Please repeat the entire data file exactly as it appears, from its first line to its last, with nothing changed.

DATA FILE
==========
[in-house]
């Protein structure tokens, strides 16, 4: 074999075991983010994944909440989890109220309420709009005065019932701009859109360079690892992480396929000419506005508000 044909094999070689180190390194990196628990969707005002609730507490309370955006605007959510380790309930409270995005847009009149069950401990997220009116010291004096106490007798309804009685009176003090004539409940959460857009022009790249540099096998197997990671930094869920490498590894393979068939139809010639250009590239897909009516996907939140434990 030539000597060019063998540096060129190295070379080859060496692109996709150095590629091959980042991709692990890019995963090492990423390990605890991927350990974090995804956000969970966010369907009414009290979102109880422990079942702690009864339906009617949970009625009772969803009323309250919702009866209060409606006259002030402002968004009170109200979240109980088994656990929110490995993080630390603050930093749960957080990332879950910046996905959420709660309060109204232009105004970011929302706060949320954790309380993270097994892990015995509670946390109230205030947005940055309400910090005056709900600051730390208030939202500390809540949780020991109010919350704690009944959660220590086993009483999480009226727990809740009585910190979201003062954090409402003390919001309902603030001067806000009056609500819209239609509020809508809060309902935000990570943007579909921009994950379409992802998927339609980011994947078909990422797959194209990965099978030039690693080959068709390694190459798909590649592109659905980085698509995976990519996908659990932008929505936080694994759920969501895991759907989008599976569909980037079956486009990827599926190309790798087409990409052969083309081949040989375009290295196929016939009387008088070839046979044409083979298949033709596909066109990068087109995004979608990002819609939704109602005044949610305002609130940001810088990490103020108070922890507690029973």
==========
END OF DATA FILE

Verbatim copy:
[in-house]
């Protein structure tokens, strides 16, 4: 074999075991983010994944909440989890109220309420709009005065019932701009859109360079690892992480396929000419506005508000 044909094999070689180190390194990196628990969707005002609730507490309370955006605007959510380790309930409270995005847009009149069950401990997220009116010291004096106490007798309804009685009176003090004539409940959460857009022009790249540099096998197997990671930094869920490498590894393979068939139809010639250009590239897909009516996907939140434990 030539000597060019063998540096060129190295070379080859060496692109996709150095590629091959980042991709692990890019995963090492990423390990605890991927350990974090995804956000969970966010369907009414009290979102109880422990079942702690009864339906009617949970009625009772969803009323309250919702009866209060409606006259002030402002968004009170109200979240109980088994656990929110490995993080630390603050930093749960957080990332879950910046996905959420709660309060109204232009105004970011929302706060949320954790309380993270097994892990015995509670946390109230205030947005940055309400910090005056709900600051730390208030939202500390809540949780020991109010919350704690009944959660220590086993009483999480009226727990809740009585910190979201003062954090409402003390919001309902603030001067806000009056609500819209239609509020809508809060309902935000990570943007579909921009994950379409992802998927339609980011994947078909990422797959194209990965099978030039690693080959068709390694190459798909590649592109659905980085698509995976990519996908659990932008929505936080694994759920969501895991759907989008599976569909980037079956486009990827599926190309790798087409990409052969083309081949040989375009290295196929016939009387008088070839046979044409083979298949033709596909066109990068087109995004979608990002819609939704109602005044949610305002609130940001810088990490103020108070922890507690029973």